The things I’ve been writing in the past year or so haven’t been as united in theme as Nights I Let The Tiger Get You — I think that manuscript is really almost a story, and is certainly something you can read chronologically and get a cumulative understanding from. I’m doing more standalone poems right now, rather than working on a more project-oriented manuscript — you know, those manuscripts where it’s like “Every poem is title after a fast food meal!” or “It’s one poem for every day in 1943, but told through the eyes of a dying cow!” I kind of wish I were more project-oriented right now, because in a way that makes your task easier, but I just haven’t had the ability to make myself buy into a uniting theme yet. I bet if someone else were to read these poems, they would immediately identify a few obvious threads tying everything together, and probably I will eventually give all of them to someone I trust and make them tell me what I’ve actually written. But at the moment I’m just writing what I want to write.

What’s been effortless about it? Um, nothing? DO YOU WRITE EFFORTLESSLY? Give me the secret!

I am mostly joking … I guess I do, as I mentioned above, find it effortless to write a poem once I’m in the right headspace and can kind of just open myself up to whatever is going to happen on the page. But, mostly, this “book” (if I can even call it that yet) has felt a lot harder to work towards than Nights. Finding the time and space to get into the poetry mindset feels nearly impossible. I’m not in grad school anymore, I don’t have a stipend expressly for the purpose of writing poems, I have a full-time job that frequently requires night and weekend commitments, a 3-year-old who is currently crawling precariously on the couch behind my shoulders and shooting a Kylo Ren Hot Wheels car across the windowsill … My life is really full of a lot of wonderful beautiful things that have nothing to do with words. And that’s been the challenge and the inspiration for me lately—finding ways to shape this weird and boring and mundane and transcendent life into poetry even when everything about it resists poetry.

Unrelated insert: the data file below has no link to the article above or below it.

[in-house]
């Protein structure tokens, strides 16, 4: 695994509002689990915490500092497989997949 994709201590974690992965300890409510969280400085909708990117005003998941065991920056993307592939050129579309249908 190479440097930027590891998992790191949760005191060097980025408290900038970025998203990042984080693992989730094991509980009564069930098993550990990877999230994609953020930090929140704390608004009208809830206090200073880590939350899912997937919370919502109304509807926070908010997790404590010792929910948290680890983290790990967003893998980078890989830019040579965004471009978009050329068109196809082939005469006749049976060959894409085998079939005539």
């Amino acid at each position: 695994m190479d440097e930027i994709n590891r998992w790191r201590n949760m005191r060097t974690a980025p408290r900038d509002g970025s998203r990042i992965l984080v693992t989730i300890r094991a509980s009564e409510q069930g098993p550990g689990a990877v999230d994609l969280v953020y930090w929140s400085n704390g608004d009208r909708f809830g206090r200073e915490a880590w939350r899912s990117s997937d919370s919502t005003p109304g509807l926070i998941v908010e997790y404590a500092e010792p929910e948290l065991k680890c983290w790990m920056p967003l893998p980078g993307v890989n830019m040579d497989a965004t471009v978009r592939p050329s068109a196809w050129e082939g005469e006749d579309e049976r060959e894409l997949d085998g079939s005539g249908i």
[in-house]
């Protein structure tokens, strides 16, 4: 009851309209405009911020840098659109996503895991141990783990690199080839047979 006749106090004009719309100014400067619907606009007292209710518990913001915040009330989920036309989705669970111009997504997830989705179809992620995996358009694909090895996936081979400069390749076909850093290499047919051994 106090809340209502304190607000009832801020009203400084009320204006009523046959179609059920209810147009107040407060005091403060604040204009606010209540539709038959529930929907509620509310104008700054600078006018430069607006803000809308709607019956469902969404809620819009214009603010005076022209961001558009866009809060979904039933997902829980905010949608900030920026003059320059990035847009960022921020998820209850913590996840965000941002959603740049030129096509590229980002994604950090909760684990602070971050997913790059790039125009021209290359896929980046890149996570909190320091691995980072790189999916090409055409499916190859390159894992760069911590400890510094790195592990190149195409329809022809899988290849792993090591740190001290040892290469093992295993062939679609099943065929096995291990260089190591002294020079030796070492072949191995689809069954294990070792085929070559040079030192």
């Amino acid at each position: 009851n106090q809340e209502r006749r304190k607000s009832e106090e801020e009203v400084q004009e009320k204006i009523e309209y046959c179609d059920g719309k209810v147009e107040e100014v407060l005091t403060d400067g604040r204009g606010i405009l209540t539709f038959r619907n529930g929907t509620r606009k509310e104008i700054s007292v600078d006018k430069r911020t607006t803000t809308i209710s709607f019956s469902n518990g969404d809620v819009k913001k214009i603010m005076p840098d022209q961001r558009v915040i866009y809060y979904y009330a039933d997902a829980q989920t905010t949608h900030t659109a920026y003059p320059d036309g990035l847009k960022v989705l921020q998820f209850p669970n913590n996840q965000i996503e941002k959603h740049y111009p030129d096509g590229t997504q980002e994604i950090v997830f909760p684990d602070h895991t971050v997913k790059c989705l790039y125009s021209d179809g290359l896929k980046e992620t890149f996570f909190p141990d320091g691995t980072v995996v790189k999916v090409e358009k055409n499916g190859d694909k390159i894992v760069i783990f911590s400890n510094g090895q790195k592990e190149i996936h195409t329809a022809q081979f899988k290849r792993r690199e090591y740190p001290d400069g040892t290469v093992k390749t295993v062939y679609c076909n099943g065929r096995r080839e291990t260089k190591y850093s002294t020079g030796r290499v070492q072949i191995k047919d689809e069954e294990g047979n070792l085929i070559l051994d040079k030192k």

What about you? What’s next on your plate?

HA: Okay, I laughed aloud at It’s one poem for every day in 1943, but told through the eyes of a dying cow. Well, whatever form your New Manuscript winds up taking, I’m eager to read it. It sounds like these new poems are taking root in rich, evolving, honest soil, and that’s always a refreshing thing (as a reader; it’s hard as a writer, I know).

I’m working on a collection very tentatively titled “The Twenty-Ninth Year,” which is about, well, my twenty-ninth year. I turned thirty in July, and the year leading up to it was such a strange and difficult and marvelous one. Of all I’ve written, these new poems are probably the most easily “traceable” to me, in that I basically turned myself into a subject of study, and am trying to do it as authentically and unflinchingly as possible. Sometimes, it’s nothing short of impossible. Sometimes, it’s healing and good and I feel cleaner after the poem. We’ll see what the manuscript as a whole looks like, once I start stitching it together. That’s usually my favorite part.

This has been so wonderful, Elizabeth! I can’t wait for your new book. Thanks for letting me into your (lovely) mind.


Elizabeth Cantwell a high school teacher and poet living in Claremont, California. Her first book of poems, Nights I Let the Tiger Get You (Black Lawrence Press, 2014), was a runner-up for the 2012 Hudson Prize; she is also the author of a chapbook, Premonitions (Grey Book Press, 2014). Her work has recently been published or is forthcoming in such journals as The Los Angeles Review, PANK, The Cincinnati Review, and Hobart.